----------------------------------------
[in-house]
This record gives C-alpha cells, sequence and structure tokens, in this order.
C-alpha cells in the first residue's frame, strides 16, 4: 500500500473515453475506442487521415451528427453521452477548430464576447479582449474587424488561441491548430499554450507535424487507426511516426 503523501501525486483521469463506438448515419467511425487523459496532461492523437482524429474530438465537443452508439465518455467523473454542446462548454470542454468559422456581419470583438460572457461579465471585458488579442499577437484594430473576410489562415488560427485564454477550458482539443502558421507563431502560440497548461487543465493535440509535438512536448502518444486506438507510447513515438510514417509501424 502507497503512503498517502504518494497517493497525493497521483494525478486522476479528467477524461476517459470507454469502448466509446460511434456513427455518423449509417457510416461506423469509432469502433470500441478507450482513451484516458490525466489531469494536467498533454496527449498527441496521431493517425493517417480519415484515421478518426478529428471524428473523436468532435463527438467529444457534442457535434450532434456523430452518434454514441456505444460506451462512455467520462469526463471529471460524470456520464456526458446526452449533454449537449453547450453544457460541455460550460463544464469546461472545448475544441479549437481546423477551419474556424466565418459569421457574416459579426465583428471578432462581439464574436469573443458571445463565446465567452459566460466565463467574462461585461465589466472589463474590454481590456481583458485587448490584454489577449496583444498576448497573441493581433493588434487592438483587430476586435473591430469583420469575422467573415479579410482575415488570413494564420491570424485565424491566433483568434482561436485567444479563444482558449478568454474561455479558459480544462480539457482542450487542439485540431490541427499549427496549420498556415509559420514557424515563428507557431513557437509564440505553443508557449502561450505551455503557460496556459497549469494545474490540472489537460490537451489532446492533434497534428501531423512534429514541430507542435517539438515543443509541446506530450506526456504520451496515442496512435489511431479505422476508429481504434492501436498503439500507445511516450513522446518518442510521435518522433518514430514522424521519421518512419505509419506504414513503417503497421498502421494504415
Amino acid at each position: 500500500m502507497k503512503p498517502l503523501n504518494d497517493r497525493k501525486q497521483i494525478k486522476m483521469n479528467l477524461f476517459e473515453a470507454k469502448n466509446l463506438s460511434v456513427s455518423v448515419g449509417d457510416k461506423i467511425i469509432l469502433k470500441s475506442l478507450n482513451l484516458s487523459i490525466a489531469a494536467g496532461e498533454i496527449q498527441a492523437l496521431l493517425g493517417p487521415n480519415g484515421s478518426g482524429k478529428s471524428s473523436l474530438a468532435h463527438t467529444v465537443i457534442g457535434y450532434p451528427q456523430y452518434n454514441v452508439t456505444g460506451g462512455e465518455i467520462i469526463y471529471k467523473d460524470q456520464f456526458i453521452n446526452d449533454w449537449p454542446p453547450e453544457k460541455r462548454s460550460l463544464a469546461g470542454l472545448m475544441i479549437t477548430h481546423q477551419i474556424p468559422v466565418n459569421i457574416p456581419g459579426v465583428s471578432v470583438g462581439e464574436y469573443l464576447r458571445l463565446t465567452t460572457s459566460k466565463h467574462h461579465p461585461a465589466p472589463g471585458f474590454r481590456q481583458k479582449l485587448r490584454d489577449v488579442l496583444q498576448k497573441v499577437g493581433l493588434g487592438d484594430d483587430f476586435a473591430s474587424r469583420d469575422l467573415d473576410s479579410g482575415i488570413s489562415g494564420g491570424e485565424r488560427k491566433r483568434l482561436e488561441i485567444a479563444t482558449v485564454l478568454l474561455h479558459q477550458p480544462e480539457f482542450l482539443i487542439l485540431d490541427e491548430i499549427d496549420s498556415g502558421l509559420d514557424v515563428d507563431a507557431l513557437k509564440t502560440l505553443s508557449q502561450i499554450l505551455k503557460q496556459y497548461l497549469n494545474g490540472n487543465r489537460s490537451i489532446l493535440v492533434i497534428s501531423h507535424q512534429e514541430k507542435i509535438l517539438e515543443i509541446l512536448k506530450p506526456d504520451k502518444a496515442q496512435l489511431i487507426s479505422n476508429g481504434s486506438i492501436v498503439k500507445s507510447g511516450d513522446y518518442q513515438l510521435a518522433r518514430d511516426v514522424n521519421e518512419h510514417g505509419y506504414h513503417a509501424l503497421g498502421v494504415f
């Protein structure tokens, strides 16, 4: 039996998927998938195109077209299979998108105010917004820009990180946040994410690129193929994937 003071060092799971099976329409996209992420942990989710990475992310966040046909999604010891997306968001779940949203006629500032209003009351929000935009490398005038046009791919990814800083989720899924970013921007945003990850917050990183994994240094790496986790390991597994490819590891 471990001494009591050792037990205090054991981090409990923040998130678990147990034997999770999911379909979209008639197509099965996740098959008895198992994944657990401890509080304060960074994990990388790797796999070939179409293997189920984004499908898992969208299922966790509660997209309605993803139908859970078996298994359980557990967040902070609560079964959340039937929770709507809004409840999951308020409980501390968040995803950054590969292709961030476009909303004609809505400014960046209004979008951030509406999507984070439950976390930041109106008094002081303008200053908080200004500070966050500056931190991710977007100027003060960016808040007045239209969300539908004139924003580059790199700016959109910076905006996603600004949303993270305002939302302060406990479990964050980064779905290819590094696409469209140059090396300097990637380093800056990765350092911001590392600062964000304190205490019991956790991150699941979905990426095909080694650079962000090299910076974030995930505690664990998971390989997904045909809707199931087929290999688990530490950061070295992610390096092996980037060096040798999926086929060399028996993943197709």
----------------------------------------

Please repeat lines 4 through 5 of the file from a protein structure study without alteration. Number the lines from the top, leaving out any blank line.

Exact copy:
Amino acid at each position: 500500500m502507497k503512503p498517502l503523501n504518494d497517493r497525493k501525486q497521483i494525478k486522476m483521469n479528467l477524461f476517459e473515453a470507454k469502448n466509446l463506438s460511434v456513427s455518423v448515419g449509417d457510416k461506423i467511425i469509432l469502433k470500441s475506442l478507450n482513451l484516458s487523459i490525466a489531469a494536467g496532461e498533454i496527449q498527441a492523437l496521431l493517425g493517417p487521415n480519415g484515421s478518426g482524429k478529428s471524428s473523436l474530438a468532435h463527438t467529444v465537443i457534442g457535434y450532434p451528427q456523430y452518434n454514441v452508439t456505444g460506451g462512455e465518455i467520462i469526463y471529471k467523473d460524470q456520464f456526458i453521452n446526452d449533454w449537449p454542446p453547450e453544457k460541455r462548454s460550460l463544464a469546461g470542454l472545448m475544441i479549437t477548430h481546423q477551419i474556424p468559422v466565418n459569421i457574416p456581419g459579426v465583428s471578432v470583438g462581439e464574436y469573443l464576447r458571445l463565446t465567452t460572457s459566460k466565463h467574462h461579465p461585461a465589466p472589463g471585458f474590454r481590456q481583458k479582449l485587448r490584454d489577449v488579442l496583444q498576448k497573441v499577437g493581433l493588434g487592438d484594430d483587430f476586435a473591430s474587424r469583420d469575422l467573415d473576410s479579410g482575415i488570413s489562415g494564420g491570424e485565424r488560427k491566433r483568434l482561436e488561441i485567444a479563444t482558449v485564454l478568454l474561455h479558459q477550458p480544462e480539457f482542450l482539443i487542439l485540431d490541427e491548430i499549427d496549420s498556415g502558421l509559420d514557424v515563428d507563431a507557431l513557437k509564440t502560440l505553443s508557449q502561450i499554450l505551455k503557460q496556459y497548461l497549469n494545474g490540472n487543465r489537460s490537451i489532446l493535440v492533434i497534428s501531423h507535424q512534429e514541430k507542435i509535438l517539438e515543443i509541446l512536448k506530450p506526456d504520451k502518444a496515442q496512435l489511431i487507426s479505422n476508429g481504434s486506438i492501436v498503439k500507445s507510447g511516450d513522446y518518442q513515438l510521435a518522433r518514430d511516426v514522424n521519421e518512419h510514417g505509419y506504414h513503417a509501424l503497421g498502421v494504415f
């Protein structure tokens, strides 16, 4: 039996998927998938195109077209299979998108105010917004820009990180946040994410690129193929994937 003071060092799971099976329409996209992420942990989710990475992310966040046909999604010891997306968001779940949203006629500032209003009351929000935009490398005038046009791919990814800083989720899924970013921007945003990850917050990183994994240094790496986790390991597994490819590891 471990001494009591050792037990205090054991981090409990923040998130678990147990034997999770999911379909979209008639197509099965996740098959008895198992994944657990401890509080304060960074994990990388790797796999070939179409293997189920984004499908898992969208299922966790509660997209309605993803139908859970078996298994359980557990967040902070609560079964959340039937929770709507809004409840999951308020409980501390968040995803950054590969292709961030476009909303004609809505400014960046209004979008951030509406999507984070439950976390930041109106008094002081303008200053908080200004500070966050500056931190991710977007100027003060960016808040007045239209969300539908004139924003580059790199700016959109910076905006996603600004949303993270305002939302302060406990479990964050980064779905290819590094696409469209140059090396300097990637380093800056990765350092911001590392600062964000304190205490019991956790991150699941979905990426095909080694650079962000090299910076974030995930505690664990998971390989997904045909809707199931087929290999688990530490950061070295992610390096092996980037060096040798999926086929060399028996993943197709």